# Comparison Operators

Compare two values or a range of values.

## Syntax

### Usual comparison

```
value_1 comparison_op value_2
```

### Range comparison

```
value_1 { < | <= } value_2 { { < | <= } value_n }…
```

### Tolerant comparison

```
value_1 tolerant_comparison value_2 [ tolerant_comparison value_n ]… Tol tolerance
```

## Parts

`value_1`

- An expression to compare.
`comparison_op`

- One of the comparison operators:
`<`

,`<=`

,`>`

,`>=`

,`=`

, or`<>`

. `value_2`

- An expression of a type compatible with that of
`value_1`

. `value_n`

- For a range comparison, an expression of a type compatible with that of
`value_1`

and`value_2`

. `tolerant_comparison`

- One of the comparison operators with an optional tilde (
`~`

) before it. Not all comparisons must be tolerant, but all tolerant comparisons use the same tolerance in the full expression. `tolerance`

- After
`Tol`

, a numeric expression to specify the floating-point error tolerance of the comparisons. See Tol Clause for more information.

## Instructions

Operator | True if | False if |
---|---|---|

`<` (Less than) |
`value_1` < `value_2` |
`value_1` >= `value_2` |

`<=` (Less than or equal) |
`value_1` <= `value_2` |
`value_1` > `value_2` |

`>` (More than) |
`value_1` > `value_2` |
`value_1` <= `value_2` |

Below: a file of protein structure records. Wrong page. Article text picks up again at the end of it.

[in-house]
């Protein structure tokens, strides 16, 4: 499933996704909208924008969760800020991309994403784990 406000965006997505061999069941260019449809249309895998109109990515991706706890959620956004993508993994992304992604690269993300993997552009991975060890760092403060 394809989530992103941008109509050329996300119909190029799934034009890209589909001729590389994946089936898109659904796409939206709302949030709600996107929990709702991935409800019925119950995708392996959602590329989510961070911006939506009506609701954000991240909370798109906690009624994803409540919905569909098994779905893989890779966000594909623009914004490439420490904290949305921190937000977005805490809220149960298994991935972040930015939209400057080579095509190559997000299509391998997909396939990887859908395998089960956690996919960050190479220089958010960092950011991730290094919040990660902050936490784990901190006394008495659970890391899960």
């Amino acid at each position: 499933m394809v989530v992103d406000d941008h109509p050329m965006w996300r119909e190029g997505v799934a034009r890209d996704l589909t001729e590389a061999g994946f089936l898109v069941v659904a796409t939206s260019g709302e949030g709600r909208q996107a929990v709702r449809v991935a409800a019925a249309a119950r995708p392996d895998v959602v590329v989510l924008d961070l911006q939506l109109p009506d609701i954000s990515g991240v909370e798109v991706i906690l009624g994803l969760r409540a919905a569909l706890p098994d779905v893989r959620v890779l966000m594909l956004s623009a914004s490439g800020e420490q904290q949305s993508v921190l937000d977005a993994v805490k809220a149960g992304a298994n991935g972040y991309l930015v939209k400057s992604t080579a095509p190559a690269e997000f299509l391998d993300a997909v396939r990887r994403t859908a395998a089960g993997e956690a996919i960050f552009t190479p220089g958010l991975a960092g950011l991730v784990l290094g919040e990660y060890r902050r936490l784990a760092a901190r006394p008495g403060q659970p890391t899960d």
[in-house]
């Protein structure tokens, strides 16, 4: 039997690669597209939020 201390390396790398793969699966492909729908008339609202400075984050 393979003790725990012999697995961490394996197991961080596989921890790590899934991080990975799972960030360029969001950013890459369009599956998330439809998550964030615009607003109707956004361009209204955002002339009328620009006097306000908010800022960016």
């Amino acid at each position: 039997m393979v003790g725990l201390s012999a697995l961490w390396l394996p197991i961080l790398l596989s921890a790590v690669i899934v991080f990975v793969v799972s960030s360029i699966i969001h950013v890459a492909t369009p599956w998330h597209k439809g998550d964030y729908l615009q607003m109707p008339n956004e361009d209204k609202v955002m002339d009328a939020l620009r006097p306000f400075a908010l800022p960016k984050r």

`>=` (More than or equal) |
`value_1` >= `value_2` |
`value_1` < `value_2` |

`=` (Equal) |
`value_1` = `value_2` |
`value_1` <> `value_2` |

`<>` (Not equal) |
`value_1` <> `value_2` |
`value_1` = `value_2` |

### Comparing numbers

TODO

#### Comparing floating-point numbers

You can use the keyword `Tol`

to make floating-point comparisons with a tolerance to rounding errors.
A comparison expression without this clause could possibly give incorrect results because of how calculated results can have small rounding errors.
The tolerance value is the maximum the two values can be different but compare as equal.

### Comparing strings

TODO

### Range comparisons

You can find if a value is in a range with a special syntax.
You use two operators from the set of `<`

and `<=`

to connect the three values.
You put the values in the sequence (1) lower value, (2) test value, and (3) higher value.
This syntax is almost the same as that used by mathamatics.

It is almost the same as what follows:

```
value_1 { < | <= } value_2 And value_2 { < | <= } value_3
```

If you wrote code the same as above and `value_2`

is an expression with side effects, then the results could be unknown.
The range comparison makes sure that each expression does not calculate more than one time.

Only the operators `<`

and `<=`

are correct in this type of comparison.
It is not a syntax error to use other comparison operators the same.
But it is usually a programming error.
Each comparison will evaluate from left to right, then the Boolean result will be compared to the next value in the chain.
Thus this usually makes incorrect code.

### Comparing objects

Unlike other values, objects can only be compared for equality with the Is operator.

## Other comparison operators

The operator `<=>`

is available only as part of the Conditional Operator.
It does a test of two values to find if one is less than, equal to, or more than the other.
A different name for it is the “spaceship operator” because of how it looks.

## Examples

```
If x ~= 4.5 Tol 1e-2 Then
End If
If 0.0 ~<= y ~<= 1.0 Tol 1e-8 Then
End If
```